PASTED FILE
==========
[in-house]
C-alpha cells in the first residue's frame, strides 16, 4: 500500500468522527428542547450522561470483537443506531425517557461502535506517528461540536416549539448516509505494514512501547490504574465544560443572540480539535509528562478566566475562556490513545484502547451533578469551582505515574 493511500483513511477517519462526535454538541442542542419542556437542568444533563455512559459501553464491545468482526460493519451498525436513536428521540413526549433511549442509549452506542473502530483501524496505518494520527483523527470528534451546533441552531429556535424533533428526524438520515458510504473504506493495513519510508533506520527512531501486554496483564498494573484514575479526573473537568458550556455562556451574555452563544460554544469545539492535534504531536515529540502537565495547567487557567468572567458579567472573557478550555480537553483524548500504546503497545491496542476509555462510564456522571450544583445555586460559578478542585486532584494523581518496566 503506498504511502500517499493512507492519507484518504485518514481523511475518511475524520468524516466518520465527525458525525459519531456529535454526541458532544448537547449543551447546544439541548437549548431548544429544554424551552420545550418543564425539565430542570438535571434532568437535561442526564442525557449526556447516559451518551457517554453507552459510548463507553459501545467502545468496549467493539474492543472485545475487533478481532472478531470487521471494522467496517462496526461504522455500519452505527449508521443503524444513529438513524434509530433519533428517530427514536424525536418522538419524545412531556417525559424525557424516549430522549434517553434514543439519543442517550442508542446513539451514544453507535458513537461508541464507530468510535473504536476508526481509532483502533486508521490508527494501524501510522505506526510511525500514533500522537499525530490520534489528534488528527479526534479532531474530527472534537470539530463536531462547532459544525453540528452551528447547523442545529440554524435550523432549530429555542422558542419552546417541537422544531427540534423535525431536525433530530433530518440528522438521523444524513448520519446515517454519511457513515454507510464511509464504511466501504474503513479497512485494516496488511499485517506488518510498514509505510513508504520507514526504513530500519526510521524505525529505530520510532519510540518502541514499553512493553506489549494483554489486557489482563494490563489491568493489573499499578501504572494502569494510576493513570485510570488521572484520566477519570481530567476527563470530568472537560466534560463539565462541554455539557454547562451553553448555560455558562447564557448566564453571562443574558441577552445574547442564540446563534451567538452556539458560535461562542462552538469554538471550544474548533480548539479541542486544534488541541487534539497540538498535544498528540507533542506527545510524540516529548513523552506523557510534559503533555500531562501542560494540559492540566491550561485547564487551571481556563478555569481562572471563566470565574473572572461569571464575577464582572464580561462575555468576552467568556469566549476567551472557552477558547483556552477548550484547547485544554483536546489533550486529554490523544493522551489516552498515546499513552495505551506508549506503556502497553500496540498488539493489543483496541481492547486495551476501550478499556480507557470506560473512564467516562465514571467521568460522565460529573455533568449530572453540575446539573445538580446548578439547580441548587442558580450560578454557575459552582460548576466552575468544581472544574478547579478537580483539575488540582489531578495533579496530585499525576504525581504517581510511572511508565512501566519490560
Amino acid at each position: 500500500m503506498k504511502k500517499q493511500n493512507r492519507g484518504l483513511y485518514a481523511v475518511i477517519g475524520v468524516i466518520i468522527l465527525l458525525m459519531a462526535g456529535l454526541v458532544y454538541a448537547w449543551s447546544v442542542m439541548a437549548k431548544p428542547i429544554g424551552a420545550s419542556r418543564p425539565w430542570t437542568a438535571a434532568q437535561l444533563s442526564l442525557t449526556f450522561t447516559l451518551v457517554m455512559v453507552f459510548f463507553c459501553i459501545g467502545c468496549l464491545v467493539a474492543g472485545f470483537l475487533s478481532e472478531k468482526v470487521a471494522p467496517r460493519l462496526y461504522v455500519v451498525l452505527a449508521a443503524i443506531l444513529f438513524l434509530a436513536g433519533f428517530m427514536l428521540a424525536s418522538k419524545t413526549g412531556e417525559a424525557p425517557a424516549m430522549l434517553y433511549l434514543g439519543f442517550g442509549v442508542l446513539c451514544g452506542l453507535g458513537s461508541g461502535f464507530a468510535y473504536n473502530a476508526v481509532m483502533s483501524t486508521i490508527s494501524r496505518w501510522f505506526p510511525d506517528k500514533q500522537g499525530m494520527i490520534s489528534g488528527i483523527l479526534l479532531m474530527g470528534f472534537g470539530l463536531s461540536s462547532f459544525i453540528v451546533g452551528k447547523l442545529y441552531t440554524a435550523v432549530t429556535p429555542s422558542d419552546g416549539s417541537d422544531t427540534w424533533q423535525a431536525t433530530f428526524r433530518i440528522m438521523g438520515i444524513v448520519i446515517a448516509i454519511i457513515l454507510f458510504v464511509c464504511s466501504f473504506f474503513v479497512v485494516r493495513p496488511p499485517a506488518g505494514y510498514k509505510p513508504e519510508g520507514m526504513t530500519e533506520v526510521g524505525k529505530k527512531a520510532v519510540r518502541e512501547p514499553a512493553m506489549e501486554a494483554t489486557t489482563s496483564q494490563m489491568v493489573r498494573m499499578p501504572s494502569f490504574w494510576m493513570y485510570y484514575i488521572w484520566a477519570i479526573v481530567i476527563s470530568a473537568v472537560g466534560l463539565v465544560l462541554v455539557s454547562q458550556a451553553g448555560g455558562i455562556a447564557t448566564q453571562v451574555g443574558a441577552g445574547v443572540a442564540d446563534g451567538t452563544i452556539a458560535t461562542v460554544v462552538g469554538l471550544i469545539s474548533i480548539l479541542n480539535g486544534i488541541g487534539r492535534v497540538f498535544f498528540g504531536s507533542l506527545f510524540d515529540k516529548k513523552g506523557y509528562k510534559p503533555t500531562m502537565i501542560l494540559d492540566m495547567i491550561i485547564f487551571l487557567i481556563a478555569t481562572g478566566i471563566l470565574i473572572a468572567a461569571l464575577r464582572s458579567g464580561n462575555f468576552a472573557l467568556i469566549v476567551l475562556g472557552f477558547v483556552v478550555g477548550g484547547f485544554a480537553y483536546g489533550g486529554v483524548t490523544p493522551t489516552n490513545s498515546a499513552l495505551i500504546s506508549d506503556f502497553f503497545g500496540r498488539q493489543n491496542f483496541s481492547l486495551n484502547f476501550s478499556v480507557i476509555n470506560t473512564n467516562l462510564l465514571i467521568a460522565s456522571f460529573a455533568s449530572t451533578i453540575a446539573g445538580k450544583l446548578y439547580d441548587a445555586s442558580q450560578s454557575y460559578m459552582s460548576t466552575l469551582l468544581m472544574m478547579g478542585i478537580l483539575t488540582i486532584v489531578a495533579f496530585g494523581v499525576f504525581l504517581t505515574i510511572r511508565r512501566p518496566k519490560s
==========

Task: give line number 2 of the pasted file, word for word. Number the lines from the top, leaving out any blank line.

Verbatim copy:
C-alpha cells in the first residue's frame, strides 16, 4: 500500500468522527428542547450522561470483537443506531425517557461502535506517528461540536416549539448516509505494514512501547490504574465544560443572540480539535509528562478566566475562556490513545484502547451533578469551582505515574 493511500483513511477517519462526535454538541442542542419542556437542568444533563455512559459501553464491545468482526460493519451498525436513536428521540413526549433511549442509549452506542473502530483501524496505518494520527483523527470528534451546533441552531429556535424533533428526524438520515458510504473504506493495513519510508533506520527512531501486554496483564498494573484514575479526573473537568458550556455562556451574555452563544460554544469545539492535534504531536515529540502537565495547567487557567468572567458579567472573557478550555480537553483524548500504546503497545491496542476509555462510564456522571450544583445555586460559578478542585486532584494523581518496566 503506498504511502500517499493512507492519507484518504485518514481523511475518511475524520468524516466518520465527525458525525459519531456529535454526541458532544448537547449543551447546544439541548437549548431548544429544554424551552420545550418543564425539565430542570438535571434532568437535561442526564442525557449526556447516559451518551457517554453507552459510548463507553459501545467502545468496549467493539474492543472485545475487533478481532472478531470487521471494522467496517462496526461504522455500519452505527449508521443503524444513529438513524434509530433519533428517530427514536424525536418522538419524545412531556417525559424525557424516549430522549434517553434514543439519543442517550442508542446513539451514544453507535458513537461508541464507530468510535473504536476508526481509532483502533486508521490508527494501524501510522505506526510511525500514533500522537499525530490520534489528534488528527479526534479532531474530527472534537470539530463536531462547532459544525453540528452551528447547523442545529440554524435550523432549530429555542422558542419552546417541537422544531427540534423535525431536525433530530433530518440528522438521523444524513448520519446515517454519511457513515454507510464511509464504511466501504474503513479497512485494516496488511499485517506488518510498514509505510513508504520507514526504513530500519526510521524505525529505530520510532519510540518502541514499553512493553506489549494483554489486557489482563494490563489491568493489573499499578501504572494502569494510576493513570485510570488521572484520566477519570481530567476527563470530568472537560466534560463539565462541554455539557454547562451553553448555560455558562447564557448566564453571562443574558441577552445574547442564540446563534451567538452556539458560535461562542462552538469554538471550544474548533480548539479541542486544534488541541487534539497540538498535544498528540507533542506527545510524540516529548513523552506523557510534559503533555500531562501542560494540559492540566491550561485547564487551571481556563478555569481562572471563566470565574473572572461569571464575577464582572464580561462575555468576552467568556469566549476567551472557552477558547483556552477548550484547547485544554483536546489533550486529554490523544493522551489516552498515546499513552495505551506508549506503556502497553500496540498488539493489543483496541481492547486495551476501550478499556480507557470506560473512564467516562465514571467521568460522565460529573455533568449530572453540575446539573445538580446548578439547580441548587442558580450560578454557575459552582460548576466552575468544581472544574478547579478537580483539575488540582489531578495533579496530585499525576504525581504517581510511572511508565512501566519490560